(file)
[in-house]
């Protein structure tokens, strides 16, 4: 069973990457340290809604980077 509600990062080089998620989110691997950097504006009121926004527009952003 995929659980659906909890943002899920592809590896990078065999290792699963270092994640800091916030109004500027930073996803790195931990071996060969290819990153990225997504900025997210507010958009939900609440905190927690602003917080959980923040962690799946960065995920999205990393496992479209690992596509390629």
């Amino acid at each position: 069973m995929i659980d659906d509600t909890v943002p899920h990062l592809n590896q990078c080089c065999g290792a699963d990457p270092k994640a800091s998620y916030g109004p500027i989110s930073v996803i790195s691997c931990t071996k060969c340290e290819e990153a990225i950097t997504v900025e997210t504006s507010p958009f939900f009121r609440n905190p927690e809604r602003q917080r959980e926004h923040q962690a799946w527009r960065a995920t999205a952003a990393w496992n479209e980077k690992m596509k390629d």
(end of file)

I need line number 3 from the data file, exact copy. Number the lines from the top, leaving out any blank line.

């Amino acid at each position: 069973m995929i659980d659906d509600t909890v943002p899920h990062l592809n590896q990078c080089c065999g290792a699963d990457p270092k994640a800091s998620y916030g109004p500027i989110s930073v996803i790195s691997c931990t071996k060969c340290e290819e990153a990225i950097t997504v900025e997210t504006s507010p958009f939900f009121r609440n905190p927690e809604r602003q917080r959980e926004h923040q962690a799946w527009r960065a995920t999205a952003a990393w496992n479209e980077k690992m596509k390629d």